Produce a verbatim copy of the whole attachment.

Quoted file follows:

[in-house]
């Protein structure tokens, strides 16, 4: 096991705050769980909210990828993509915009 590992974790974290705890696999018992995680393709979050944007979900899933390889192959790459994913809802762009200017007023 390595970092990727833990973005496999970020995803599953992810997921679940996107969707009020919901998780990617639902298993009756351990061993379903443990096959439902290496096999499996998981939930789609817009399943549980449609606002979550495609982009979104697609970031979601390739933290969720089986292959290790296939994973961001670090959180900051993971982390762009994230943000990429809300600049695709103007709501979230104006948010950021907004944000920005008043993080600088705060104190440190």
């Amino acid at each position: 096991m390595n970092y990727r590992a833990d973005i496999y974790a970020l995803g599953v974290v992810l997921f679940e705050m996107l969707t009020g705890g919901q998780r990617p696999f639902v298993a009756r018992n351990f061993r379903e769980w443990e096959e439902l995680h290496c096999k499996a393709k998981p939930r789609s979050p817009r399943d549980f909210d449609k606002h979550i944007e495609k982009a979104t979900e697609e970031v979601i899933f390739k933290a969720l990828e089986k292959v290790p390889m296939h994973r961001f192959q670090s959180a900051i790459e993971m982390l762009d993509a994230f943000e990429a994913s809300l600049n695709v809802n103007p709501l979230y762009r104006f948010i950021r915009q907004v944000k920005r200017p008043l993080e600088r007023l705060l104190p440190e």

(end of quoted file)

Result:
[in-house]
């Protein structure tokens, strides 16, 4: 096991705050769980909210990828993509915009 590992974790974290705890696999018992995680393709979050944007979900899933390889192959790459994913809802762009200017007023 390595970092990727833990973005496999970020995803599953992810997921679940996107969707009020919901998780990617639902298993009756351990061993379903443990096959439902290496096999499996998981939930789609817009399943549980449609606002979550495609982009979104697609970031979601390739933290969720089986292959290790296939994973961001670090959180900051993971982390762009994230943000990429809300600049695709103007709501979230104006948010950021907004944000920005008043993080600088705060104190440190």
């Amino acid at each position: 096991m390595n970092y990727r590992a833990d973005i496999y974790a970020l995803g599953v974290v992810l997921f679940e705050m996107l969707t009020g705890g919901q998780r990617p696999f639902v298993a009756r018992n351990f061993r379903e769980w443990e096959e439902l995680h290496c096999k499996a393709k998981p939930r789609s979050p817009r399943d549980f909210d449609k606002h979550i944007e495609k982009a979104t979900e697609e970031v979601i899933f390739k933290a969720l990828e089986k292959v290790p390889m296939h994973r961001f192959q670090s959180a900051i790459e993971m982390l762009d993509a994230f943000e990429a994913s809300l600049n695709v809802n103007p709501l979230y762009r104006f948010i950021r915009q907004v944000k920005r200017p008043l993080e600088r007023l705060l104190p440190e």